Beth and I have been getting a little lazy with updating our blog with the things that are happening in life, and we’re waiting until New Years day to make a resolution to not procrastinate as much.
Things are good, and God has blessed us with fairly smooth sailing over the past few months. We’re just busy, like most people. However, in the routine of day to day life, we sometimes find a gem like we did today.
Our oldest son, who’s in third grade brought home some of his graded homework today. Here’s what we got:
It is a timeline. Please bear with him. For a kid that didn’t know most of his letters two years ago, he has come a long way, writing in another language. Here it is if you are having trouble.
Timeline Title: “About my present life.”
1. “I was born in 2005 in Colombia.”
2. “I was in first grade when I came to Texas.”
3. “And then I see (saw) my family.”
4. “Then I go (went) to my house.”
5. “Then I (went) to my school.”
To be picky, he did meet us before he came to Texas, but it’s the spirit of the assignment in which I am more interested.
This blog records our adoption from our point-of-view, but we really don’t understand or fathom what our adoption was like for our kids. Out of all the events in his life, these are the five that he chose to record on the worksheet, and the last four happened within two months of each other. Four major (in his mind) events jammed into such a small space of time. It had to be a shock to the system for him and the rest of his siblings. I forget that everything in his life changed in that space of time… parents, culture, church, language, weather, country. Thank God that the one thing that didn’t have to change was his siblings! They all did it together.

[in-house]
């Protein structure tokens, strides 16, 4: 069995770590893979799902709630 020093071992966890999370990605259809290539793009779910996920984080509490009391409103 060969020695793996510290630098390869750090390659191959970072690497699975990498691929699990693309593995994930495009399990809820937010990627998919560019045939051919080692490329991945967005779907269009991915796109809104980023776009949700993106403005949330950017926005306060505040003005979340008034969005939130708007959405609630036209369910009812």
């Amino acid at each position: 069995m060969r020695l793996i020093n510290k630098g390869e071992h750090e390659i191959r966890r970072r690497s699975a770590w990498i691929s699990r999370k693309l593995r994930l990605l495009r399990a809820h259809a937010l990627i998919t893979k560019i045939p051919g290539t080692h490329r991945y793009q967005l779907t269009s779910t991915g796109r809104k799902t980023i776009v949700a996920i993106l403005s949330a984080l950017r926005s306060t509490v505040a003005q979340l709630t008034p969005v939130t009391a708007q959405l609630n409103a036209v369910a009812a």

Also, it’s interesting to compare his timeline to my own. To a non-adoptive kid, being born and seeing your family for the first time happen together. Here, they are spaced apart by nearly seven years. I can’t remember a time before my parents, because there wasn’t one. They were constants in my life from day one. Here, the parents drift in at the middle of the story.
It’s fun to look at this and play arm-chair psychiatrist, but the thing that makes me happy is this is a beautiful story, and he is proud of it. He is not so embarrassed by his past that he keeps it from his teacher or friends. He doesn’t lament not having a family before 2012, but instead celebrates that we have one now.
This boy now has a family, a house, a school with teachers and friends that love him, and he has Jesus in his heart. He is not an orphan. He is not fatherless or Fatherless.
After two years, it still doesn’t get old to me. This step in our lives took more risk and courage than any other, but God has blessed, and it was so worth it!
At the dinnermesa,